If you have not traveled by train in India, you haven’t travelled!!!
Well, so we decided to take the train from Cochin to Thrissur, a one and half-hour journey. The girls were overly excited. Sitting in a rickshaw or a train are things they looked forwarded to when they come to India.
The evening train is mainly for students, daily commuters. At South station where we got in, it was relatively empty, so we plonked ourselves- bags and all, very comfortably- Rs. 60 for 4 of us against a taxi which would cost us Rs. 2500! The railway network is India’s lifeline and rightly so.
As the train chugged Northwards, it slowly got filled. People got into our compartment and seated themselves beside us. Soon the bags were on our laps and we were rubbing shoulders (literally) with the others. Well, that’s part of the experience!!! (You can go by car if that’s not your idea of an experience.) Anyways daily commuters don’t look out of the window, enjoy the scenery or get excited when a hawker comes selling tea, banana fritters, cutlets, roasted peanuts, comic books and key-chains. So, you may find them dozing off even on a seat that’s shared between 6 people or reading a crumpled newspaper or these days with an ear phone on, listening to music or watching you tube. No eye contact is maintained or conversation held…it’s the end of another day and this is just another journey. The attitude of commuters is generally the same anywhere in the world and probably varies slightly depending on the distance of travel and age of the commuter, gender of the commuter and other commuters. Many of our famous Bollywood movies have centered around trains and railway platforms- From Dharmendra in The Burning Train to the Angry young Amitabh Bachchan in Coolie to the romantic Shahrukh Khan in DDLJ to Salman Khan in Bajrangi Bhaijaan. The list is endless and the themes too…love, action, drama, the Indian Railway platform provides immense possibilities and Indian viewers love it because they can relate to it. It’s simply life!
For us, it was a short trip, a to-do on our holiday list (travel by train). While I would have loved to eat a little of everything that was being sold, I couldn’t trust my stomach. It could play havoc at the slightest offensive. So we stuck to roasted peanuts, packaged tapioca chips and a bar of 5 star which we had picked up from the station.
Passing by paddy fields, coconut trees, rivers that were overgrown with water plants because of insufficient rain, we reached the little station a km away from home. Getting off at the station, it was dark, pitch black, the kind of black night you only see in little towns and villages where city lights do not break the darkness…. Heading home, satisfied with another memory added to our kitty…I couldn’t help but remember that this was the same train in which a lady had been raped by a disabled man while she sat in the ladies compartment. Same train, same time, a few stations after our station on 1/2/2011, on such a pitch black night. A lot was promised then to increase security on trains…a lot of channels covered it…a lot of media attention and then ‘Nothing’.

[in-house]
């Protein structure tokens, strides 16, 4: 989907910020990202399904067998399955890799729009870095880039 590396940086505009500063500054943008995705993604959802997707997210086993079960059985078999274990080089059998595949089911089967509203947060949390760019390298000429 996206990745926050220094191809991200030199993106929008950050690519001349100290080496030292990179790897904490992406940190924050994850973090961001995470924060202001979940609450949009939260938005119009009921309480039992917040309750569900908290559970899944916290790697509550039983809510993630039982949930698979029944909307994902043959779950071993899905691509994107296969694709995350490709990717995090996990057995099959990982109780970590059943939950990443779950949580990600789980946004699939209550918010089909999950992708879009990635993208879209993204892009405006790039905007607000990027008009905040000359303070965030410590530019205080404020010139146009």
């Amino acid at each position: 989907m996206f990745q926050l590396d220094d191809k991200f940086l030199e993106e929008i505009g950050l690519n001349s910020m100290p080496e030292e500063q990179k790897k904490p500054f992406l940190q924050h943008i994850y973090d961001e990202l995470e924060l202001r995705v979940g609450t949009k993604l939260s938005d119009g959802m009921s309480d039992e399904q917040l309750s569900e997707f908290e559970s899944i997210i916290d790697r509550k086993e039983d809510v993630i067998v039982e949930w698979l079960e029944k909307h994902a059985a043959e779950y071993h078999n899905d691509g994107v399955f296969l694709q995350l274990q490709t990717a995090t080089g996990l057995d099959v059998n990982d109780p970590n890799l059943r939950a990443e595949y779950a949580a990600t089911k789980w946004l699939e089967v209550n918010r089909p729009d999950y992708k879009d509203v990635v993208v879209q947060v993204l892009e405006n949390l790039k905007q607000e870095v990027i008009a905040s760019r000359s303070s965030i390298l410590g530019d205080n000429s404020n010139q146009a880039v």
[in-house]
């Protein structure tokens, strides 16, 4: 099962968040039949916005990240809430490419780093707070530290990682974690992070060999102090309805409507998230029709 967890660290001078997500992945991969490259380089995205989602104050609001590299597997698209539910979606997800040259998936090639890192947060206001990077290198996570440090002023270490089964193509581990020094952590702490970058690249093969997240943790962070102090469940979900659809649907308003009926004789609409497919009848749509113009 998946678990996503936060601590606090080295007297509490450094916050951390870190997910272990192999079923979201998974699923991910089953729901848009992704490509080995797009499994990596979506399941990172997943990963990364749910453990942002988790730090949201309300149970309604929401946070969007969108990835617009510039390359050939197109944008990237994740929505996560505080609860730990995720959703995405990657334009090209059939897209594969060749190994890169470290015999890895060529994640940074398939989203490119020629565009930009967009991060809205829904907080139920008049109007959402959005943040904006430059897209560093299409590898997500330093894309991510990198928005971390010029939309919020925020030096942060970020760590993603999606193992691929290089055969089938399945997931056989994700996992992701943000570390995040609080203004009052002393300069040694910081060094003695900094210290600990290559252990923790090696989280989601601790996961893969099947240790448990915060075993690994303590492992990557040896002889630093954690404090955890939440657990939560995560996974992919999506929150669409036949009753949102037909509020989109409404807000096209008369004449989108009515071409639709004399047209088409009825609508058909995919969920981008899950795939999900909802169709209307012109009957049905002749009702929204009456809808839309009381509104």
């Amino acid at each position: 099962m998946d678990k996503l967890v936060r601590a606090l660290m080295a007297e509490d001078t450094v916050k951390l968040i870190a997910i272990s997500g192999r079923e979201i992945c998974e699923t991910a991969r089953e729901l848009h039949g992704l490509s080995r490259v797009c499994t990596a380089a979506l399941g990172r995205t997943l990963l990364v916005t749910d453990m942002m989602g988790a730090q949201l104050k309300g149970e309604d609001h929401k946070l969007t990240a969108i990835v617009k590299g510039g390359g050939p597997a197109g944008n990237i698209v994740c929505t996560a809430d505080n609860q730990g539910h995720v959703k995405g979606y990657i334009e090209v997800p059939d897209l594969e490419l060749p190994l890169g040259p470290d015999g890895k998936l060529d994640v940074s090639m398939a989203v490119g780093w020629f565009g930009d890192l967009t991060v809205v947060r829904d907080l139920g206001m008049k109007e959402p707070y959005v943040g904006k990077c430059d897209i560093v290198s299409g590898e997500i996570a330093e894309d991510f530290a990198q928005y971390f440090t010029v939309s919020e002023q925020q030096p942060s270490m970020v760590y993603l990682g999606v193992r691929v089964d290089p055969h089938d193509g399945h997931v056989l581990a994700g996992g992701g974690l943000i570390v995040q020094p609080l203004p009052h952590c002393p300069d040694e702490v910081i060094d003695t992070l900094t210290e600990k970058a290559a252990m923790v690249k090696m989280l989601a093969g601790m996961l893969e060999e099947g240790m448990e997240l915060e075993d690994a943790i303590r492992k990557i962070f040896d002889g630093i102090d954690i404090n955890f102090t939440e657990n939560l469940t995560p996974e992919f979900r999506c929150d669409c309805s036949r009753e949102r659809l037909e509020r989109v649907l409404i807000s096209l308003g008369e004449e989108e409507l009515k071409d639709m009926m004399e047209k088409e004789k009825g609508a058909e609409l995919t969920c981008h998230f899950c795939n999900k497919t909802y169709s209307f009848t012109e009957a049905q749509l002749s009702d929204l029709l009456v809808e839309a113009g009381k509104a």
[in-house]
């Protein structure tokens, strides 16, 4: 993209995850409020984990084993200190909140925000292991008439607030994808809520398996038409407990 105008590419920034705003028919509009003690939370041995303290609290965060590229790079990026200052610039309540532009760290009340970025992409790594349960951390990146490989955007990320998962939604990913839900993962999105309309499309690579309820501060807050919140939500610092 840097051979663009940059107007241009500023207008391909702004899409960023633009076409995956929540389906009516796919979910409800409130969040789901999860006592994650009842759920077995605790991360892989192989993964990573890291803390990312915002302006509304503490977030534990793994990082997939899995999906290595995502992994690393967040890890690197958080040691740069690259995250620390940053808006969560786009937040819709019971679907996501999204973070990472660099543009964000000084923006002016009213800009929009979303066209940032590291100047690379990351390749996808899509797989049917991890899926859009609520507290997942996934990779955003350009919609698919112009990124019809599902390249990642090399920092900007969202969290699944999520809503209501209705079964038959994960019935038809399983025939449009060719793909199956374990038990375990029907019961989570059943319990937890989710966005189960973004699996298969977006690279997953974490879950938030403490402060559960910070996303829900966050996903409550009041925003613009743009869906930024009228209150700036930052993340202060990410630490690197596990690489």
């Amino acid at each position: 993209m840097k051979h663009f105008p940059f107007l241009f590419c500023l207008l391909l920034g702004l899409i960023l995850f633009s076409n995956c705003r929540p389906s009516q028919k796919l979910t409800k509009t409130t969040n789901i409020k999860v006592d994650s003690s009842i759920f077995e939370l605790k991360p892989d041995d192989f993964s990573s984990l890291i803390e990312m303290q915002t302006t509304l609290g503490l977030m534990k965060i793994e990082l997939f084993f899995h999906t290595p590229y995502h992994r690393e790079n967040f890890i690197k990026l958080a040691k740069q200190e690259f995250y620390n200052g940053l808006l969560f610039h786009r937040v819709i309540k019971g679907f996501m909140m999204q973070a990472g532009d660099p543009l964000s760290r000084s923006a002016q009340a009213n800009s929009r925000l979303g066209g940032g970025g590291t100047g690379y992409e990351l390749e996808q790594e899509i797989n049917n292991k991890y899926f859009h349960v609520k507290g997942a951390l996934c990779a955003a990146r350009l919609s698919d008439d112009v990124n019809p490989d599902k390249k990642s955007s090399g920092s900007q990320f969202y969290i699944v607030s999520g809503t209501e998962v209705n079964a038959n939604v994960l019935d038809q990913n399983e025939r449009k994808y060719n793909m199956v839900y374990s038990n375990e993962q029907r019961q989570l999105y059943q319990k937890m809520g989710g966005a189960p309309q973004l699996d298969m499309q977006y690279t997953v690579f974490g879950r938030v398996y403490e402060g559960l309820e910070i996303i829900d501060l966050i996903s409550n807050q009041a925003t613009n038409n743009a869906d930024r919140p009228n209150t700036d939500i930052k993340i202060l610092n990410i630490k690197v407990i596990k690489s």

However, unlike media would have you believe with news on rapes splashing over the cover page of every leading newspaper, India is just as safe or unsafe as any other country. The rule remains the same for women, like it is in all countries in the world- stay away from deserted places, don’t venture out in the dark and be alert. The only real issue is that justice in India takes forever, there are a lot of lobbies with their own agendas, who try to use it for their own gains and human rights groups who take to the streets to protect the so- called rights of hard core criminals. Like the guys who fought for Afzal Guru (the man who attacked the Indian Parliament in 2001) or the guys who interviewed the rapist in the now so famous Nirbhaya case. Where are these groups you wonder when there are ‘real’ issues? There are a million forgotten stories which deserve attention and follow-up because a lot of people have been busy cashing in on a titillating story and after it’s chewed and squeezed, it’s just a story and nothing more. A Democracy is good as long as Freedom is used; not misused.It is at times like these, you wish the law was like it is in a communist regime or in a dictatorship or in a monarchy-like it happens in Saudi Arabia, when man behaves like a beast he simply should be treated like one. THAT would be a message to future offenders. I know a lot of people feel like me on this issue. I wonder what valid reason, those who feel otherwise, have.
A drizzle brought me back to the present as we scrambled to open our umbrellas. Other than a sense of helplessness and despair, there was nothing else that I could do. We, as a country have a long way to go…somewhere the bright lights and the noise have dimmed our sights and our conscience.
We now hear but fail to listen (to our hearts and our minds), we look but do not see (where we are heading), we talk but have no voice and we FORGET easily! We blame the country, the media, the government, the various groups in the comfort of our homes, we talk about it at social get-togethers’ with passion, we discuss about these issues with eloquence because we are a knowledgeable race and then like everything else, we forget!
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